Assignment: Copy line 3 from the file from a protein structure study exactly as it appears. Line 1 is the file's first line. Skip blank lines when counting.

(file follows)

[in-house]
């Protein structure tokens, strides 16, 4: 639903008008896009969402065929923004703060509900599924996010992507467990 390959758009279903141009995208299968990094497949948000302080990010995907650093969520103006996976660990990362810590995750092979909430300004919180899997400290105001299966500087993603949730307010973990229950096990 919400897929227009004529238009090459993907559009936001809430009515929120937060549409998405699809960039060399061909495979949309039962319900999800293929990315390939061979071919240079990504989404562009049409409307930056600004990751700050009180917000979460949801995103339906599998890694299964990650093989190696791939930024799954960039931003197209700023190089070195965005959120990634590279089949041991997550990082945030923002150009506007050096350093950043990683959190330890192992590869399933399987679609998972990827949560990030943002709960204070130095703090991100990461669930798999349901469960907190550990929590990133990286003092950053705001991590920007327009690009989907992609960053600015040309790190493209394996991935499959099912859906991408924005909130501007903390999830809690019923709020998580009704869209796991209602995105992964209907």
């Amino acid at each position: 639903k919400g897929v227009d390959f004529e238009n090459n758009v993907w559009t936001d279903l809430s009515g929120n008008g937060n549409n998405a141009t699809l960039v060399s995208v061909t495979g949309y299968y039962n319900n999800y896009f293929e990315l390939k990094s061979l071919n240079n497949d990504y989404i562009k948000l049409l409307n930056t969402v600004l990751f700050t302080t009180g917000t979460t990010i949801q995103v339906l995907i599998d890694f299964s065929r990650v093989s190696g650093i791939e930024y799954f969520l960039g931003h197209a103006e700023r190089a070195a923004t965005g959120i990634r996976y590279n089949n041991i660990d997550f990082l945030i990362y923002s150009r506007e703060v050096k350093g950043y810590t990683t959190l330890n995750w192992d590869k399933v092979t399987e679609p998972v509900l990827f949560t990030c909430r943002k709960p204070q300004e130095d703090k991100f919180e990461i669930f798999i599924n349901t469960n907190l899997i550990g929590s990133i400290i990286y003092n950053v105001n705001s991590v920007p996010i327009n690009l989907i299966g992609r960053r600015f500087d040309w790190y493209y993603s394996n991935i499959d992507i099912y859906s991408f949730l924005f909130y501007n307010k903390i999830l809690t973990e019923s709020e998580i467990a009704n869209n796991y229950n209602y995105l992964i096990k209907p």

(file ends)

């Amino acid at each position: 639903k919400g897929v227009d390959f004529e238009n090459n758009v993907w559009t936001d279903l809430s009515g929120n008008g937060n549409n998405a141009t699809l960039v060399s995208v061909t495979g949309y299968y039962n319900n999800y896009f293929e990315l390939k990094s061979l071919n240079n497949d990504y989404i562009k948000l049409l409307n930056t969402v600004l990751f700050t302080t009180g917000t979460t990010i949801q995103v339906l995907i599998d890694f299964s065929r990650v093989s190696g650093i791939e930024y799954f969520l960039g931003h197209a103006e700023r190089a070195a923004t965005g959120i990634r996976y590279n089949n041991i660990d997550f990082l945030i990362y923002s150009r506007e703060v050096k350093g950043y810590t990683t959190l330890n995750w192992d590869k399933v092979t399987e679609p998972v509900l990827f949560t990030c909430r943002k709960p204070q300004e130095d703090k991100f919180e990461i669930f798999i599924n349901t469960n907190l899997i550990g929590s990133i400290i990286y003092n950053v105001n705001s991590v920007p996010i327009n690009l989907i299966g992609r960053r600015f500087d040309w790190y493209y993603s394996n991935i499959d992507i099912y859906s991408f949730l924005f909130y501007n307010k903390i999830l809690t973990e019923s709020e998580i467990a009704n869209n796991y229950n209602y995105l992964i096990k209907p």